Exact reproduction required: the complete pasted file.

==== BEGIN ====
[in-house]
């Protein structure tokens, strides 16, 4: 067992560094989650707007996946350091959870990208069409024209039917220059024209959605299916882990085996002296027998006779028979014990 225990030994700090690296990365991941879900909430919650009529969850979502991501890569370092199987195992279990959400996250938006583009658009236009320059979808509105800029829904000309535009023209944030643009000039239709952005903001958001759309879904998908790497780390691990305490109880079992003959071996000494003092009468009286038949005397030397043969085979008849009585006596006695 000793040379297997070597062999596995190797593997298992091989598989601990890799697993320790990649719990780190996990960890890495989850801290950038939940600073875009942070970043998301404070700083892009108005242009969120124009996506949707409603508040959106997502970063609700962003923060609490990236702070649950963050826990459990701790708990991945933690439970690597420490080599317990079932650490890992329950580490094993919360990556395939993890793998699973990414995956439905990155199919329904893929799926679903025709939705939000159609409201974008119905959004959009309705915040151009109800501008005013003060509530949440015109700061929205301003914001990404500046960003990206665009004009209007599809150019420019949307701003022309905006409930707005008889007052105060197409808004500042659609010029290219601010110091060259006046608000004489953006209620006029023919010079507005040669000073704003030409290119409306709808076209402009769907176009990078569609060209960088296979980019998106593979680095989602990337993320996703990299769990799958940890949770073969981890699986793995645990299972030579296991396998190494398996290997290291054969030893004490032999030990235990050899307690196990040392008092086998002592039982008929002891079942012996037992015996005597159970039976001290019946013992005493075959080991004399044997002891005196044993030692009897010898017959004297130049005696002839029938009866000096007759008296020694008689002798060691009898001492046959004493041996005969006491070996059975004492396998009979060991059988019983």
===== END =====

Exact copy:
[in-house]
């Protein structure tokens, strides 16, 4: 067992560094989650707007996946350091959870990208069409024209039917220059024209959605299916882990085996002296027998006779028979014990 225990030994700090690296990365991941879900909430919650009529969850979502991501890569370092199987195992279990959400996250938006583009658009236009320059979808509105800029829904000309535009023209944030643009000039239709952005903001958001759309879904998908790497780390691990305490109880079992003959071996000494003092009468009286038949005397030397043969085979008849009585006596006695 000793040379297997070597062999596995190797593997298992091989598989601990890799697993320790990649719990780190996990960890890495989850801290950038939940600073875009942070970043998301404070700083892009108005242009969120124009996506949707409603508040959106997502970063609700962003923060609490990236702070649950963050826990459990701790708990991945933690439970690597420490080599317990079932650490890992329950580490094993919360990556395939993890793998699973990414995956439905990155199919329904893929799926679903025709939705939000159609409201974008119905959004959009309705915040151009109800501008005013003060509530949440015109700061929205301003914001990404500046960003990206665009004009209007599809150019420019949307701003022309905006409930707005008889007052105060197409808004500042659609010029290219601010110091060259006046608000004489953006209620006029023919010079507005040669000073704003030409290119409306709808076209402009769907176009990078569609060209960088296979980019998106593979680095989602990337993320996703990299769990799958940890949770073969981890699986793995645990299972030579296991396998190494398996290997290291054969030893004490032999030990235990050899307690196990040392008092086998002592039982008929002891079942012996037992015996005597159970039976001290019946013992005493075959080991004399044997002891005196044993030692009897010898017959004297130049005696002839029938009866000096007759008296020694008689002798060691009898001492046959004493041996005969006491070996059975004492396998009979060991059988019983």